Qtum has proposed a new consensus algorithm, called SCAR, that could massively reduce transaction times. It would additionally lighten demands on the blockchain’s underlying network.
“SCAR can find a balance between user experience and resource saving, which is more efficient and flexible than other consensus algorithms,” reads the proposal.
SCAR would essentially allow for block intervals to be adjusted based on the transaction load that a network is experiencing. How will SCAR work, and how is it different from other mechanisms?
On the blockchain, each block carries several transactions, and a block must be confirmed in order for its transactions to be completed. Block intervals are the spans of time between those confirmations.
All blockchains rely on an underlying network to perform confirmations, but each can rely on a different consensus mechanism. Some blockchains rely on a network made up of many miners, while others rely on a consortium of supernodes or elected block producers. Different consensus mechanisms generally produce different block intervals.
Proof-of-work (PoW) systems like Bitcoin rely on a large number of miners. Although these systems distribute resource demands widely across a large network without burdening any miner too much, they often have lengthy block intervals–Bitcoin’s block interval, for example, is 10 minutes long. This slows down payments and is not optimal for a widely-used payment network.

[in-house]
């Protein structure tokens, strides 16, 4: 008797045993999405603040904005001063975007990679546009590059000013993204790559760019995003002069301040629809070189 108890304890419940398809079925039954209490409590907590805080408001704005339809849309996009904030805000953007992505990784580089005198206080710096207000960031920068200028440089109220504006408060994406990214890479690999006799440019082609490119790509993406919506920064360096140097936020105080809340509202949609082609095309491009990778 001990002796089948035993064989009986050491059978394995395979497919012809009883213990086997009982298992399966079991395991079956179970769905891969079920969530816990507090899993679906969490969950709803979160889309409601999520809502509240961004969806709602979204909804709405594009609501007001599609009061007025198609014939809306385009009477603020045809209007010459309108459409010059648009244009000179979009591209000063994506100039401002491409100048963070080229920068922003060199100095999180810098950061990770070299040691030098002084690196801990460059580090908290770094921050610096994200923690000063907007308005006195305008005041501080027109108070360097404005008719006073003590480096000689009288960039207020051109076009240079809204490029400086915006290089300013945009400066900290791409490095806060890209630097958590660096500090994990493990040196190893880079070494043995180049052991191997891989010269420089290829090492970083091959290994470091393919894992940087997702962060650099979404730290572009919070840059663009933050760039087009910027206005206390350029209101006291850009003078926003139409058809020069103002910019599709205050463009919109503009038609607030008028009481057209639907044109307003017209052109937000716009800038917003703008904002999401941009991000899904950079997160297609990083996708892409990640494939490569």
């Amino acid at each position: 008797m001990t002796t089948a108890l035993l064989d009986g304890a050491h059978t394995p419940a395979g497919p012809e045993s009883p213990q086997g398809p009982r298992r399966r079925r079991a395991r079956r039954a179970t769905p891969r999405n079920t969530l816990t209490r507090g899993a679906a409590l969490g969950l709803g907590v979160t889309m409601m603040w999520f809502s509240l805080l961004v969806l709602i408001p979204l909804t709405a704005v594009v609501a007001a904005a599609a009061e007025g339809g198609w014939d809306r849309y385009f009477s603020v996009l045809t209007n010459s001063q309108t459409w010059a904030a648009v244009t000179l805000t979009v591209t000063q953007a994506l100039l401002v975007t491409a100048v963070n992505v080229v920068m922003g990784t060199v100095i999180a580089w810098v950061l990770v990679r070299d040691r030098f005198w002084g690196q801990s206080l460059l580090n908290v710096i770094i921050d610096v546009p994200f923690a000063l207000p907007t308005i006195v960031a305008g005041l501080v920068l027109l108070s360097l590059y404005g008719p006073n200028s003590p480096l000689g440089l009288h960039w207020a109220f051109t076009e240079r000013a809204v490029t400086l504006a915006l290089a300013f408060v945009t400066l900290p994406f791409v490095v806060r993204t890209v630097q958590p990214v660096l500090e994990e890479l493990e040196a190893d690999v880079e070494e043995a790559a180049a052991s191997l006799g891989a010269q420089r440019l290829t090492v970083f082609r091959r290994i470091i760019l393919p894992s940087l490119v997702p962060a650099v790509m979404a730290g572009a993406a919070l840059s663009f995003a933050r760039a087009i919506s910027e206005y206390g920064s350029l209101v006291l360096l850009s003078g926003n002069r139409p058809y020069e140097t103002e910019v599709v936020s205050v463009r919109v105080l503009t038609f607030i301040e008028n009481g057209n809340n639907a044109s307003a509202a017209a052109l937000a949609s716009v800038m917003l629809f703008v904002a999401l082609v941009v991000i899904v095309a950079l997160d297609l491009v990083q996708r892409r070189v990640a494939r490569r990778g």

Meanwhile, more recent “consortium” consensus mechanisms, such as Qtum’s Aura and EOS’s DPOS, rely on a smaller number of nodes that are responsible for confirming blocks. These systems demand heavy resources from a few powerful nodes, who must dedicate plenty of bandwidth and disk space. This approach does, however, reduce block intervals to split-second durations.
Qtum’s goal is to find a middle ground: to improve transaction speed while remaining sensitive to resource demands. With this in mind, Qtum is proposing a system that would constantly change block intervals on its blockchain.
Right now, many blockchains adjust their difficulty in order to ensure that their block intervals remain constant. This ensures that the network performs consistently, even if the number of miners or staked tokens drops.
This keeps transaction times stable in the face of network fluctuations, but not in the face of high transaction volumes. SCAR would solve this problem by calculating a block interval based on the network’s transaction load.
After that, each supernode would attempt to produce the highest-priority block based on time-related parameters. Once a block is produced, new supernodes would be voted in and the cycle would repeat.
SCAR would provide various benefits. In addition to quick transaction times for users, it would put less demand on supernodes, who would otherwise provide bandwidth and disk space needlessly:
“[SCAR] can effectively avoid wasting precious storage resources when the transaction volume is small; also it can increase the block generation rate when the transaction volume is large.”
Qtum’s concept is, furthermore, generally applicable and “not limited to the one proposed in [the] paper,” which means that it could potentially be used in any blockchain and innovated upon.